HIV and blood-borne diseases in relation to gynecologic surgery.

Abstract

The advent of the AIDS epidemic coupled with enhanced recognition of the morbidity and mortality associated with occupationally acquired hepatitis B virus infection has resulted in a great interest in the epidemiologic characteristics of contact of surgical personnel with patient's blood and other bodily fluids in assessing and identifying risks of such contact, and in developing preventive interventions. The Centers for Disease control have made recommendations designed to decrease the transmission of blood-borne pathogens and have been given the force of law by the Occupational Safety and Health Administration. Despite prospective data documenting contamination rates and effect preventive measures, for unknown reasons many physicians and other health care workers continue to ignore preventive practices.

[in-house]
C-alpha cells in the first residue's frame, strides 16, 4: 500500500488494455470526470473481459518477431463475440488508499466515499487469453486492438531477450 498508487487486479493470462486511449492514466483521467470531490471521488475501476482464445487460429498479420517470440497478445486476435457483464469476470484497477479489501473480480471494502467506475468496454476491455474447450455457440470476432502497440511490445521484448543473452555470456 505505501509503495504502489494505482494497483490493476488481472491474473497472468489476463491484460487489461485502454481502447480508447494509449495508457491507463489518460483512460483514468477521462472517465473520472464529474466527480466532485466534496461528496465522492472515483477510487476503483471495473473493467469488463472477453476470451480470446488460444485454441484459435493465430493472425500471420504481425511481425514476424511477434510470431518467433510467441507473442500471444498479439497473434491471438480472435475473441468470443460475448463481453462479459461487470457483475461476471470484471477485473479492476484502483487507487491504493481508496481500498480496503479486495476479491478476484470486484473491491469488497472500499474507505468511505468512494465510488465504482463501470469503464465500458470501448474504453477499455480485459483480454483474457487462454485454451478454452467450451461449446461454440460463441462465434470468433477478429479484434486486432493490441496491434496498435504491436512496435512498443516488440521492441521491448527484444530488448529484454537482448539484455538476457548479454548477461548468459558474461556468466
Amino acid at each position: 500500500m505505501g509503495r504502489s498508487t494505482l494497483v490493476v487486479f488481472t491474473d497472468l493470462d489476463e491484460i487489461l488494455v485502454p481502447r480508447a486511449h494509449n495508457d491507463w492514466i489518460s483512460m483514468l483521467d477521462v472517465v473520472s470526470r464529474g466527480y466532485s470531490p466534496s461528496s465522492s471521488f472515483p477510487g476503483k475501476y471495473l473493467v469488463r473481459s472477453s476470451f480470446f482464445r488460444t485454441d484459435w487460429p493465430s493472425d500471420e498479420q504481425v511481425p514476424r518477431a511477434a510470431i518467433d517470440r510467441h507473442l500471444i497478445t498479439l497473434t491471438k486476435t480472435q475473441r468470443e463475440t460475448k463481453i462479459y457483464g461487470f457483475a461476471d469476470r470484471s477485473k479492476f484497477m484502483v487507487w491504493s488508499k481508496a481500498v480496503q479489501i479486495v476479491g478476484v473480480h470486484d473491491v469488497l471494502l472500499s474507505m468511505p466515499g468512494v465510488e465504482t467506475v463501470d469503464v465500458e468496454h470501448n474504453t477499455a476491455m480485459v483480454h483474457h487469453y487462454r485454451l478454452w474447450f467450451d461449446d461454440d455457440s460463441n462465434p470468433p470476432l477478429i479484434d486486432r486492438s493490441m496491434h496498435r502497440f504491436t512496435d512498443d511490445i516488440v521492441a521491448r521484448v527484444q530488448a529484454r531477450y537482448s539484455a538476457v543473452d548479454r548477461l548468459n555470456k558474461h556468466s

Cite this paper

@article{Hemsell1993HIVAB, title={HIV and blood-borne diseases in relation to gynecologic surgery.}, author={David L. Hemsell}, journal={Current opinion in obstetrics & gynecology}, year={1993}, volume={5 3}, pages={340-5} }